- Age Range: 3 - 7 years
- Grade Level: Preschool - 2
- Series: Let's Talk about You and Me
- Hardcover: 32 pages
- Publisher: Candlewick; 1 edition (September 13, 2011)
- Language: English
- ISBN-10: 9780763629311
- ISBN-13: 978-0763629311
- ASIN: 0763629316
- Product Dimensions: 10 x 0.4 x 10.9 inches
- Shipping Weight: 1 pounds (View shipping rates and policies)
- Average Customer Review: 125 customer reviews
- Amazon Best Sellers Rank: #11,457 in Books (See Top 100 in Books)
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Who Has What?: All About Girls' Bodies and Boys' Bodies (Let's Talk about You and Me) Hardcover – September 13, 2011
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The book serves as a great way to introduce male and female body parts for anyone not used to discussing or naming them.
—School Library Journal (starred review)
Harris' tone is cheerful and confident... Westcott's bright digital illustrations keep the affair as breezy and non-shocking as possible — just as it should be. Expect the usual outcry, as well as the usual demand.
—Booklist (starred review)
This much-needed title stands out for its comfortably familiar presentation of material adults sometime find difficult to share with young children.
—Kirkus Reviews (starred review)
About the Author
Robie H. Harris is the author of the much-acclaimed Family Library series. While working on WHO HAS WHAT? she consulted parents, grandparents, educators, librarians, child development specialists, health professionals, and clergy to make sure that the information and illustrations answer young children's questions about themselves in an appropriate and honest manner. Robie H. Harris lives in Massachusetts.
Nadine Bernard Westcott is the illustrator of more than fifty books, including SUPERMARKET! and UP, DOWN, and AROUND. She lives in Massachusetts.
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Since my daughter still likes to read this book, and since I do like the rest of it, I choose to just add in the words when I read it to her. I read that sentence as "Between their legs, girls, baby girls, and women have a clitoris, a vulva and three openings." I point to the picture and say "her clitoris is here, just above the opening where the pee comes out" (which is how the urethral opening is described in the book). It's not a perfect solution, and while I understand the authors' intent to rely on very simple descriptions, it would be great to know the reasoning behind completely omitting a visible part of a girl's body. We're already so squeamish about girls' genitals, calling their genitalia their flower, their bits, their woo-woo... is it too much to ask that in a book about their bodies, visible female parts should be represented and named?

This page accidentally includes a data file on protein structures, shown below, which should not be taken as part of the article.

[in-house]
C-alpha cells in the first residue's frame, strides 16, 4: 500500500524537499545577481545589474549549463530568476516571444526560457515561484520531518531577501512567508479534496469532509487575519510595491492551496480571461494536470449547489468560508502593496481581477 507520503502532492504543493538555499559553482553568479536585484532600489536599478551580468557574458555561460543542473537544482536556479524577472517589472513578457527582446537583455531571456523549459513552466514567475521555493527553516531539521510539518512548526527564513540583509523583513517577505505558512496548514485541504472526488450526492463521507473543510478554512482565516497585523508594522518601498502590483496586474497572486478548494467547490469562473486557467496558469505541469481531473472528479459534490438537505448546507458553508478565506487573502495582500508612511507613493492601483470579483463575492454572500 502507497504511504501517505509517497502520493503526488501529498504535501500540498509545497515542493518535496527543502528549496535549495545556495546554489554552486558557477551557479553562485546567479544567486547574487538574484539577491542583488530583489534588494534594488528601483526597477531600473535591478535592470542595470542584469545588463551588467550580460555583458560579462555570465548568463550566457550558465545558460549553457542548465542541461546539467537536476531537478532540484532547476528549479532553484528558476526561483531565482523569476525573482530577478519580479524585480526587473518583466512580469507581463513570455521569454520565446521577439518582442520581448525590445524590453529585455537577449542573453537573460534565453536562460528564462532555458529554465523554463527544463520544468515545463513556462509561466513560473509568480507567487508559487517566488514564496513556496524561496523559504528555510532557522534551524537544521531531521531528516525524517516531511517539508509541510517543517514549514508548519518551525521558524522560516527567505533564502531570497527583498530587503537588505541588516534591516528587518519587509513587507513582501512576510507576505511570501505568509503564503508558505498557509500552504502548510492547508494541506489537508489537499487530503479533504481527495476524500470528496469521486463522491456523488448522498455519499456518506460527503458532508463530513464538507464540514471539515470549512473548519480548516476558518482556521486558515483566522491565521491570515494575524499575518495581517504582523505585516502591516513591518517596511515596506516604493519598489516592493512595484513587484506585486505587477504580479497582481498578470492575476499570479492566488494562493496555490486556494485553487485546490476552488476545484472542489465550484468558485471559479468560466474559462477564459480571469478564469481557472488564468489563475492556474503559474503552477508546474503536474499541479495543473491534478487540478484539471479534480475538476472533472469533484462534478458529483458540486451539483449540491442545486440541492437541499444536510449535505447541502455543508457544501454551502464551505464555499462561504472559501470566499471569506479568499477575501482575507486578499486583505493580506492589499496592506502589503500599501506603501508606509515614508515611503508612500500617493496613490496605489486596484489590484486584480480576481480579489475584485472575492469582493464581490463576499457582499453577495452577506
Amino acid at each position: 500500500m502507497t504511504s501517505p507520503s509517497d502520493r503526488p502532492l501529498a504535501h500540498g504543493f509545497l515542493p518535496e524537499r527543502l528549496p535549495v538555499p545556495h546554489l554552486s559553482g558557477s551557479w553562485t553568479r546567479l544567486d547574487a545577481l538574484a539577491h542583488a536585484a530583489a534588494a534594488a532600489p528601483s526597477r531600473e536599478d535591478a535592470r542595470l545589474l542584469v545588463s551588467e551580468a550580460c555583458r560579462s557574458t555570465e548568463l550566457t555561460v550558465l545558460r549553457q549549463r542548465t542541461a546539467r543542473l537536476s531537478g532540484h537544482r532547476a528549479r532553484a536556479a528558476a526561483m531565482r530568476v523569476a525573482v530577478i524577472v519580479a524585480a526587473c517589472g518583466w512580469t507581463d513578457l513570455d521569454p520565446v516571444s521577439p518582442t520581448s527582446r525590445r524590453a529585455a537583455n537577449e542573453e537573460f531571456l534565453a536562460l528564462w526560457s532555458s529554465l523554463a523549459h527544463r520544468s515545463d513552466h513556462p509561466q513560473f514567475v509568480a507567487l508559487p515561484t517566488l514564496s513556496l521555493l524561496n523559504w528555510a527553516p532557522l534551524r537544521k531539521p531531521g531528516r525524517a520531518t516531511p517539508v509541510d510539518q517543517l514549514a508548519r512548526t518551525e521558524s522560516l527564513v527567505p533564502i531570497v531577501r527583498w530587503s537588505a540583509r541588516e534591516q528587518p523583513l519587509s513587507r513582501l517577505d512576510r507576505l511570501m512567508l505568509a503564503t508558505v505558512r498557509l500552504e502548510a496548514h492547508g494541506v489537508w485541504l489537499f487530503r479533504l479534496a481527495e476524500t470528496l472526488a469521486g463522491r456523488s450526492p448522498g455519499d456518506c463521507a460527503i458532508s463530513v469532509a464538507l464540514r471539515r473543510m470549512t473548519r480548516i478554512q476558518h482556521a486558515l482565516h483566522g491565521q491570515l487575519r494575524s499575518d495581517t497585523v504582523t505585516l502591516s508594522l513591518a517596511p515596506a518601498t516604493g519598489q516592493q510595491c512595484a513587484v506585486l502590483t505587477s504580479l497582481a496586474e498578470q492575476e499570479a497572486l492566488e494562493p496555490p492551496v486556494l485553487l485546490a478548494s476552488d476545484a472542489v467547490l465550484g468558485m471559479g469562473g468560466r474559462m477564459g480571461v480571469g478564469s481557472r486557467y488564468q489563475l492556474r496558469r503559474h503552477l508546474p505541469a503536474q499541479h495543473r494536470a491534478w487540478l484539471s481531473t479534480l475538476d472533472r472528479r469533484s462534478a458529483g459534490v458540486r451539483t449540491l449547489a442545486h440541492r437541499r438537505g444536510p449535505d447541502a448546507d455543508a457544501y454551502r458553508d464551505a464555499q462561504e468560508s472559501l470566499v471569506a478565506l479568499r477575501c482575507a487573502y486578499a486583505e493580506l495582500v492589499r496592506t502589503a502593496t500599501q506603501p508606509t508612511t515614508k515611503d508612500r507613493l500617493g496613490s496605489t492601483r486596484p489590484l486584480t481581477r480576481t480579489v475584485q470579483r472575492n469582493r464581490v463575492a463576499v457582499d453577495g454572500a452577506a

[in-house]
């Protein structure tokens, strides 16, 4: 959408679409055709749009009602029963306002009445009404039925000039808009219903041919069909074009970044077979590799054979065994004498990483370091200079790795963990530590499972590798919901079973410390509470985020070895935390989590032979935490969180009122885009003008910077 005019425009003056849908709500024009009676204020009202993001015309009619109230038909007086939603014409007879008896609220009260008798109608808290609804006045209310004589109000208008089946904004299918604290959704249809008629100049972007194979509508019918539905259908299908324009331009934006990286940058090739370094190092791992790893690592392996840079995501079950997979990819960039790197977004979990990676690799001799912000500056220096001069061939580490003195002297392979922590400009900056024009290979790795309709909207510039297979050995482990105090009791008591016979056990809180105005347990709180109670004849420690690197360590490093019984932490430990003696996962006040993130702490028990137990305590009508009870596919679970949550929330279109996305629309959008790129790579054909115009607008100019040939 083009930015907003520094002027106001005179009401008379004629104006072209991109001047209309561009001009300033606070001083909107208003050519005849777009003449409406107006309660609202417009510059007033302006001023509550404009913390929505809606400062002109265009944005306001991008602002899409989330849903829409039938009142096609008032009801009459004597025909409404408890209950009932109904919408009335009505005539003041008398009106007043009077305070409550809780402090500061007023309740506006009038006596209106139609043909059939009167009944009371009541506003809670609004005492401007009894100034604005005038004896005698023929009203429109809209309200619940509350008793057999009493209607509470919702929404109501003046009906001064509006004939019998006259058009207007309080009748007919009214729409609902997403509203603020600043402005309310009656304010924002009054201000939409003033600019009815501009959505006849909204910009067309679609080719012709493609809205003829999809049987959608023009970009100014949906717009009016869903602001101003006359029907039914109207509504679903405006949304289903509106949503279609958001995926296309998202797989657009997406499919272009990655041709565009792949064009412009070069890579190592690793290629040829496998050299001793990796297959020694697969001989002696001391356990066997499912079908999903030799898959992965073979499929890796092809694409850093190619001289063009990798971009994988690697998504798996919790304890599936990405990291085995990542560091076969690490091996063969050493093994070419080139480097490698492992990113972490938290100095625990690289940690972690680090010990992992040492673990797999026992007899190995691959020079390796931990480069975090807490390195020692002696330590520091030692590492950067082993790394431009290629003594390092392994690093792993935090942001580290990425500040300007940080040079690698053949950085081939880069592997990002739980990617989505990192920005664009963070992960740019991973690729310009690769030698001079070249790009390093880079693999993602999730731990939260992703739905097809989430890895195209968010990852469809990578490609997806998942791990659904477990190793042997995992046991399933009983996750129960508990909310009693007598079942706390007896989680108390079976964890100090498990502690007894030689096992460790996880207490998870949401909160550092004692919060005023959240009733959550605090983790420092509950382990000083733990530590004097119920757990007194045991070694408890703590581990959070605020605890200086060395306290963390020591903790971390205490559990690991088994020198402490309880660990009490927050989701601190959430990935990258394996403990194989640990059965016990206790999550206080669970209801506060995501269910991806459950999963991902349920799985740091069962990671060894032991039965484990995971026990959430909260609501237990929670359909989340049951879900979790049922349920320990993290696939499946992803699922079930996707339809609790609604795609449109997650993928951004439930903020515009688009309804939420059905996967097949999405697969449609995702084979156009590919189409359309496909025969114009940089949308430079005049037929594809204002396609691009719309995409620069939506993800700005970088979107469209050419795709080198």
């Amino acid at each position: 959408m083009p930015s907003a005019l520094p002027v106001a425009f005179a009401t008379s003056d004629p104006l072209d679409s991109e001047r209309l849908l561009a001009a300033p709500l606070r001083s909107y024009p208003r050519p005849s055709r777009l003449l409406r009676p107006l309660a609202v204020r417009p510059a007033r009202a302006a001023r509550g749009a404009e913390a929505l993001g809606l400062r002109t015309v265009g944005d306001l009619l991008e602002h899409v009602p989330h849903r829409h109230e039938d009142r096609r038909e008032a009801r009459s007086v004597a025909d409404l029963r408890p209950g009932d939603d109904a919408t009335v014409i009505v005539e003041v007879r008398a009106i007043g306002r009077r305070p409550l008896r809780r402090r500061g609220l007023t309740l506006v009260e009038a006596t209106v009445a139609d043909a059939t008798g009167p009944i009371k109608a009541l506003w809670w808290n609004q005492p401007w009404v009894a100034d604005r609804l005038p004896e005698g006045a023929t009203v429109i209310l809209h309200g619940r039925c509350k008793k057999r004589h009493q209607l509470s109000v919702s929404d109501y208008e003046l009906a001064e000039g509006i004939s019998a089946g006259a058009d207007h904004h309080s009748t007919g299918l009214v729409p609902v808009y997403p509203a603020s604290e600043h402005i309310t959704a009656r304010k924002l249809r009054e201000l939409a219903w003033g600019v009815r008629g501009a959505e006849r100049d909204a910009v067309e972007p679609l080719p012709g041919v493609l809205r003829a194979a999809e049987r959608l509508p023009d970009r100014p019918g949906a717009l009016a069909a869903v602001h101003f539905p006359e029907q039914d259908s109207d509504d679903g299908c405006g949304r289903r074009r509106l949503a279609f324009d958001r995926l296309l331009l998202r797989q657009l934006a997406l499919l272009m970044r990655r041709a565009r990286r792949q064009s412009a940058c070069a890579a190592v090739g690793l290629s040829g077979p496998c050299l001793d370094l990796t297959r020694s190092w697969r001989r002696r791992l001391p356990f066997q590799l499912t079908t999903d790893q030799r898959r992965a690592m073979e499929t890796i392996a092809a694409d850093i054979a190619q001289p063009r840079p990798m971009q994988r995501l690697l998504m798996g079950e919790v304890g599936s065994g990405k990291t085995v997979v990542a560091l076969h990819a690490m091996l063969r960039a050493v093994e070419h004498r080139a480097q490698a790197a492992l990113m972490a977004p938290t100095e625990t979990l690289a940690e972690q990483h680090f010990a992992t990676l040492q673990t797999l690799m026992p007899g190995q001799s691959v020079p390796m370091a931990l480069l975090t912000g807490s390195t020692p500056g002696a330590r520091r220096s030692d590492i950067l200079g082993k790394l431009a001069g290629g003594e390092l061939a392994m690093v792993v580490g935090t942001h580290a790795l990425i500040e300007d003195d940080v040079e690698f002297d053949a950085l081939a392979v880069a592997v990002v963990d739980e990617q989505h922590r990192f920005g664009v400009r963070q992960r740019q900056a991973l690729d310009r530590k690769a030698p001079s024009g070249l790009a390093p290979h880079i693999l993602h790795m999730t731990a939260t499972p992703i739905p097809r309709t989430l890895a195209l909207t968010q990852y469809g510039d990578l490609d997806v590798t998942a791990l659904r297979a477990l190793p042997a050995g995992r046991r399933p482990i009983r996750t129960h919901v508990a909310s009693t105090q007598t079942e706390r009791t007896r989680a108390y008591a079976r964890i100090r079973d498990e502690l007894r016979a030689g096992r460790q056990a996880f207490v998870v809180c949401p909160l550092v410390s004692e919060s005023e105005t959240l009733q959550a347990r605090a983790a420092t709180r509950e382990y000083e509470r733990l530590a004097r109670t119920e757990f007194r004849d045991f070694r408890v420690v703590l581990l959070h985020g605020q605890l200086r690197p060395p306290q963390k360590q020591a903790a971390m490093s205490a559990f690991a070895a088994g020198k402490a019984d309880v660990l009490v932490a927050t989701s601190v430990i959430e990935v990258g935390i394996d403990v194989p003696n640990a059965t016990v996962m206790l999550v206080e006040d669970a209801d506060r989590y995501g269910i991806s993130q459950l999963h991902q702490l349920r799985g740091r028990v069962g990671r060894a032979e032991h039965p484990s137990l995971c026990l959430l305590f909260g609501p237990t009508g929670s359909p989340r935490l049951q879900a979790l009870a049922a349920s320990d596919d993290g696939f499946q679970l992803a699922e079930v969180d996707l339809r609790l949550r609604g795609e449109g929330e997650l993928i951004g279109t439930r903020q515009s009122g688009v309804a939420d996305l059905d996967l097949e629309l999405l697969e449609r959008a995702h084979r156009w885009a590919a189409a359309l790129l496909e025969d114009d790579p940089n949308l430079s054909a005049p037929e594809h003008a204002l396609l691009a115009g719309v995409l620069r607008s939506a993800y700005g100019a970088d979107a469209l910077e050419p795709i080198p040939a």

The thing I didn't like is they refer to the vulva as "opening to the vagina", the anus as "where the poop comes out," etc. I would rather teach my children proper terms. But it was easy enough to just write them in.
She showed interest in the subject and the book introduces it very nicely.
It starts out with all the things males and females have in common and then (after a lot of repetition of commonalities) goes into the differences on a very basic level and again with some repetition. At the end of the female text it says that baby boys aren't born with those parts and at the end of the male text it says that baby girls aren't born with those parts.
It's very simple and age appropriate.